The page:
REVIEW OF WOMEN’S STUDIESNovember 3, 2007 Economic & Political Weekly74Table 3: Examples of the Onset of Violence After Birth of First Child (10 Cases)Onset of Violence Trigger“After savva mahina (one month and seven days) of the birth of this daughter, he beat me” – “… I had gone to the toilet (public toilet). I was not there at home. My mother-in-law was also not Nisa, 20 years old, married at 18 years, urban there.” “He started hitting me after the birth of my son” – Rohini, 18 years old, married at 15 years, urban “Argument would go on continuously because of my mother-in-law. If I was late in doing work, it was because I had a small child, so I had to feed the baby first. Due to that, if I was late in completing the household work, then my mother-in-law would complain to my husband. Then my husband would hit me. … There was also continuous argument because I would deny for sexual contact.”“After the birth of a baby girl, he didn't behave normal with me” – Geeta, 18 years old, married at “… After the birth of a baby girl, he didn't behave normally. If I make any mistake, he shouts at me 13 years, rural and starts hitting me until he becomes tired. He beats me by foot and using footwear. During this year, my husband beat me very cruelly with a pipe also.”“When my son was two-three months old, they started physically harassing me” “Mother-in-law and sister-in-law did not give mefood after they fought with me. When my husband – Janabai, 20 years old, married at 16 years, rural came home, they asked him to send me to my natal home. To finish the argument, my husband beat me on my back twice, but he did not push me or kick or drag me … . He then sent me to my parents' home.”Mothers-in-law in one focus group described how a young daughter-in-law fears committing a mistake. She is often assessed in her new household in terms of her mistakes: “The young daughter-in-law wonders if she is making a mistake (chukle). Some daughters-in-law cry if they make any mistakes. And if they make a mistake and we scold her, then there will be effect on her mind that I made this mistake; therefore, we scold her, then she is scared of us.” –Mothers-in-law, FGD, urban.husband at night). If we make mistake, we feel bad about it.” – Young married women,FGD, urban. The above examples illustrate how the concept of chukle is internalised in the minds of young women, their husbands, and their families. If a young woman is not well and therefore unable to finish cooking on time, it is termed as chukle; if she does not talk, dress, or carry herself according to prescribed norms, it is labelled as chukle.The data also indicate that within households, the concept of chukle is applied primarily to women. A mother-in-law in a focus group stated how sons are spared any rebuke while daughters-in-law face verbal abuse when they err: “Some women speak very rudely to their daughters-in-law if they make any mistake but don’t say anything to their son in the same instance.” Young married women who had not experienced physical violence also stated that a husband is justified in hitting his wife if she makes a mistake. “If he wants to beat his wife, then he can doso for any reason. If the wife has committed any mistake (chukle), then it is not wrong to beat her”, said Ashwini, an 18-year-old who married at age 16. She reported that she receives a lot of support from her family and that her husband has never hit her. Similarly, Manisha, 18 years old, pregnant with her second child, has a considerate and appreciative husband, and said, “Those women (who are hit) may have made mistakes; hence, their husbands abused them.” Young married women who had experienced physical vio-lence reinforced the apprehension of erring. Nisha, 20 years old, talked of her constant fear of making a mistake in her house-hold chores and coming home late. Similarly, Mala, 20 years old, said, “If I make any mistake, then he slaps me, he talks badly with me (shivya detat). This happens if I say anything wrong or if I answer back to my mother-in-law or him.” Vanita, 17 years old, who reported that her husband has a “habit” of hitting her, said, “I felt that my mother-in-law should behave nicely with me, should behave properly, if I commit any mistake then she should tell me that.”The same views emerged in the group setting: “We do the things very carefully, still there are mistakes. Our mistakes are there. It happens unknowingly …. Sometimes there is hair in the meal also. It is because we work. Immediately fight starts. We feel very bad because of that. We get mental harassment because of that… After working, also we have to face (face Data from focus groups with men and young married women and in-depth interviews with women who do not experience vio-lence converged on the concept of chukle as a justification for physical violence. Some men in focus groups stated that some-times there is no recourse but physical violence to solve a quarrel. One husband in a rural focus group said, “The final step to solve quarrel is that a husband should beat his wife and father should beat mother. Sometimes violence is necessary.”Husbands in a focus group also stated that disputes are resolved on the basis of who made the mistake and women are expected not to repeat their mistakes. The same group said that the frequency of physical violence depends on how often women commit a mistake; if they repeat it, the consequences are severe and the abuse continues. “Frequency of violence …. Once a month means it’s on the mistake she does. That is also if at times she repeats a mistake then. If she understands her mistake and does not let it happen again, then it won’t happen. And if she knows her mistake and knows that after doing this she gets beating, but still she keeps it going on, then that it will continue for the whole month.” – Husbands of young married women,FGD, urban.The term chukle was seen in different contexts throughout the data set. Below is an illustration of how a woman resolves not to repeat her chukle, to ensure that she is not hit again by her husband. Furthermore, she apologises to her husband for her mistake: “In the past year, many times there were arguments between us. About 5 to 6 times. I was compromising every time to solve that. Whenever there was fight, I used to say sorry, I used to say that every time that I made a mistake, I will not repeat this mistake again.” – Deepali, 20 years old, married at 17 years, violent home, urban.Chukle is probably one of the pathways through which social sanction operates as a deeply rooted and firmly entrenched social construct. The examples indicate thatchuklecan be considered a construct that justifies and supports the use of physical violence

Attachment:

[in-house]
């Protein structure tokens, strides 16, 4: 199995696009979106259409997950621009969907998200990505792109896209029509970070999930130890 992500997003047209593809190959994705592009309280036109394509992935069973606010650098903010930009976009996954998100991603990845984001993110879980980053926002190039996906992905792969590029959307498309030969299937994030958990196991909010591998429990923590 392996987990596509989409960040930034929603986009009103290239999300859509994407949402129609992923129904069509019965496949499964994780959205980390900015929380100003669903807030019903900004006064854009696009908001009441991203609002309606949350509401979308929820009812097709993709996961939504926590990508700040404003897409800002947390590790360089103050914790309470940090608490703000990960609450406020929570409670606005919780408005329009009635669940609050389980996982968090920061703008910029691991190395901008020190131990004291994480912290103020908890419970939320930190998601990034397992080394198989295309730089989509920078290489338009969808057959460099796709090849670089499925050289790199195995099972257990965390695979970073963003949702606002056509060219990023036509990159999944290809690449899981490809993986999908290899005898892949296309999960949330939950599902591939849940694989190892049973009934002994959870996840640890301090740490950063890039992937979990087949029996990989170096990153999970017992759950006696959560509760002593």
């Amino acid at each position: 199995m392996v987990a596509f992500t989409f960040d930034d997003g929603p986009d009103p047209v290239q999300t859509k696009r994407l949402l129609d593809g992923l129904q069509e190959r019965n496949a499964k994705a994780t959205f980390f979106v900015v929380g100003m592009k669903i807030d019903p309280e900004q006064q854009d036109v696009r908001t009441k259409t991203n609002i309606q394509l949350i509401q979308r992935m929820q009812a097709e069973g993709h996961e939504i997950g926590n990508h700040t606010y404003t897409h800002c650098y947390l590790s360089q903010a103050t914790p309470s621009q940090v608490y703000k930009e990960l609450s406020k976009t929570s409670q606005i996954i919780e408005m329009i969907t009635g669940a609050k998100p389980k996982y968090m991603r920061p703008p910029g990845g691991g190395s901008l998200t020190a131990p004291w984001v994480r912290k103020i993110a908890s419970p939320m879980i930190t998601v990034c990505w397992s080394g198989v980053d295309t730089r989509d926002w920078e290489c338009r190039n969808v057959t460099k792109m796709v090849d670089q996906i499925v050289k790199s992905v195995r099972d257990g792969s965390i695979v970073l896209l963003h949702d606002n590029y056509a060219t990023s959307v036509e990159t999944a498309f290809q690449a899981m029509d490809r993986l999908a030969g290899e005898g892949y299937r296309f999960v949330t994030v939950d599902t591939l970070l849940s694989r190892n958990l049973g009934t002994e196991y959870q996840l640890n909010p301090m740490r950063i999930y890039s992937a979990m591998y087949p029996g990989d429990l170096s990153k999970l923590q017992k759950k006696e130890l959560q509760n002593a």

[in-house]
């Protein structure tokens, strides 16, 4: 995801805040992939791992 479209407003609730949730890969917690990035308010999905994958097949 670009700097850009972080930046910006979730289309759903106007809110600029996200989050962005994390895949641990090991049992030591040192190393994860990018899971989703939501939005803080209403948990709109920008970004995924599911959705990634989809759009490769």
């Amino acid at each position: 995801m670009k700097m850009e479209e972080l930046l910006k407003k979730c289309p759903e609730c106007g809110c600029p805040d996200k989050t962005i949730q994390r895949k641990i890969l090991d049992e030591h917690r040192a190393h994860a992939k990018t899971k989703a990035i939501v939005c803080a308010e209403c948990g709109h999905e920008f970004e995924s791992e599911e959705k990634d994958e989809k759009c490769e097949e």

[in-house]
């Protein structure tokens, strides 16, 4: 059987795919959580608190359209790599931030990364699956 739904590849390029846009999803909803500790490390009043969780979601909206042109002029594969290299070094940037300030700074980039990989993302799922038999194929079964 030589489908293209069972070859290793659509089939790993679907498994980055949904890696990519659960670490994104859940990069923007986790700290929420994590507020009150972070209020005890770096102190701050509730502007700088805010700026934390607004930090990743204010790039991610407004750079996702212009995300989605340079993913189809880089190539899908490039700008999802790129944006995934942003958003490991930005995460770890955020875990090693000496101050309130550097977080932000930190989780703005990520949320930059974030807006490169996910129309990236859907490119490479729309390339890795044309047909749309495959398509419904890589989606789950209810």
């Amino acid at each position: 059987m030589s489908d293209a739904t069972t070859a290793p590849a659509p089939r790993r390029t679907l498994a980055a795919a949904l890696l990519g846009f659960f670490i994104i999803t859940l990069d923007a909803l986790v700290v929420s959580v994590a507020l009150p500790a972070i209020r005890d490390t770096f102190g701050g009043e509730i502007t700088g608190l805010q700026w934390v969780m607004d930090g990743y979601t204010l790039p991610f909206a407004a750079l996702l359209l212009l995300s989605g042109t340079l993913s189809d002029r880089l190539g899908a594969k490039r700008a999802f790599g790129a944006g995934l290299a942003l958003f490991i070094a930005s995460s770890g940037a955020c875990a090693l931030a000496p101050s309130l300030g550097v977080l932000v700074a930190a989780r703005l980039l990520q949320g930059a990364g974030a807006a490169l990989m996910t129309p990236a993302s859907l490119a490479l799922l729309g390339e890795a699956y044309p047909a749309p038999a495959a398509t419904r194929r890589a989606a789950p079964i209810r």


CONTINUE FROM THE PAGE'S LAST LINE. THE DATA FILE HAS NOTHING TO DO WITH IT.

REVIEW OF WOMEN’S STUDIESEconomic & Political Weekly November 3, 200775against women. At the same time, the degree to whichchukle actually triggered violence varied across households. Gender Role ExpectationsThe data were organised into a framework that enables an understanding of household dynamics and physical violence against young married women. Young married women are expected to seamlessly fit into several new gender roles as they enter their marital home. These concurrent and often competing roles include those of daughter-in-law, wife, and mother. The related gender role expectations are divided into four domains – household chores, mobility, so-called modesty behaviours, and sex. In their new homes, young brides are quickly enmeshed in aweb of intra-familial relations with predetermined hierar-chies and asymmetrical lines of communication. If the bride’s interactions with her spouse and family elders are even slightly tenuous, the implications are grave. On the other hand, if these interactions are stable, her adjustment into her new home is facilitated. Unfortunately, the nature of these early interactions depends more on the household environment than on the young woman herself. Since most of the physical violence against young married women occurs at the household level, it is important to have criteria to measure household environment. Household envi-ronment can be assessed on a continuum of stringency of stand-ards, ranging from households where standards are strictly enforced (stringent households) to households where there is an adaptable approach to gender role expectations (flexible house-holds). The concept of stringent versus flexible household stand-ards enables an understanding of the family context within which physical violence against young married women occurs. The strictness of gender role expectations within a household determines the backdrop against which physical violence oc-curs. This is in addition to the known contributing factors to physical violence, such as alcohol, dowry, socio-economic status, and acceptance of physical violence as a means of resolving conflict [Madhurima 1996; Verma et al 2003; Delsol et al 2003; Jewkes et al 2002].The concept ofchukle (making mistakes/erring) comes into play because it is a widely prevalent norm used to justify physical violence against young married women. Chukle was mentioned consistently and repeatedly across all the data and is viewed as a core trigger and justification for physical violence within the home. The degree of acceptance of a young married woman’s mistakes/‘chuk’ depends on the household’s strictness. If it is very strict, physical violence is more likely to occur.Gender Roles: Young women assume three new gender roles upon marriage – daughter-in-law, wife, and mother – as ex-pressed by the young married women interviewed as well as in focus groups of husbands and mothers-in-law. The gender role expectations of young married women in stringent households (where household members have demanding and exacting ex-pectations) were compared with those in flexible households (where household members are flexible and adaptive about expectations). It is particularly important to examine data from households where young married women report no physical violence as they provide an understanding of households where gender role expectations are flexible and the marital family sup-ports the new daughter-inlaw.Role of Daughter-in-Law: Family members across households have many expectations of young daughters-in-law. These expec-tations are primarily related to household chores and behaviour with family elders and unknown males. The following quotations from in-depth interviews and focus groups with young married women describe expectations across households related to how to cook, dress, and behave with family elders. Behaving well was described as “looking after the in-laws’ and fulfilling their expectations”. These expectations were stated by most of the women interviewed from both violent and non- violent homes and in some focus groups. “When I came to in-laws’ house, they expected me to do all household work like cooking, as well as behaving well, dressing well, speaking with respect to family elders …. … To fulfil the expectations of my in-laws, I behaved as they wished. I behaved well with all. Cooking had to be done systematically; chapatti should be medium size, that is, not so big or not so thick. It should be thin … .” – Sarala, 18 years old, married at 16 years, violent home, rural.“Yes, there is violence in our village and the reasons behind vi-olence are if we don’t finish cooking on time, if food is hot, if food is salty or salt is less, if food is not tasty, if we don’t cook early, if husband wanted chapattis (wheat bread) and we have made Bhakari (jowar/millet bread), if they don’t like the way the vegetable is cooked, if we make the same vegetable frequently, if chapattis are not roasted properly or over-roasted, if vegetable is not of their choice. If sister-in-law give more food to her son and not to my son, then it may create disputes.” – Young married women,FGD, rural.Mothers-in-law expressed similar views if their daughters-in-law did not fulfil certain expectations, indicating the deep social entrenchment of the gender role expectations. “Abuse is done on household chores. If she does not know anything, then under such situation, there is harassment. Once in a month, they beat daughter-in-law. How she will tolerate physical violence, she will leave the house. Once in a year, once in 12 months. Sometimes, daily, such torture is made.” – Mothers-in-law, FGD, rural.Importantly, while the expectations of young married women were largely similar across households, in households with strin-gent standards, the expectation was that the daughter-in-law should strictly adhere to fulfilling those expectations so that it met family standards; if the family perceived that the daughter-in-law failed to do so, then the family often felt justified in using physical violence as a means of reprisal. In contrast in flexible households, while the expectations were largely the same, the ex-pectation was that the daughter-in-law should adhere to fulfilling those expectations so that they met family standards, but if the family perceived that she failed to do so, then these households often supported the daughter-in-law by mentoring her and teach-ing her the ways of their family so that she could fit in better at the marital home.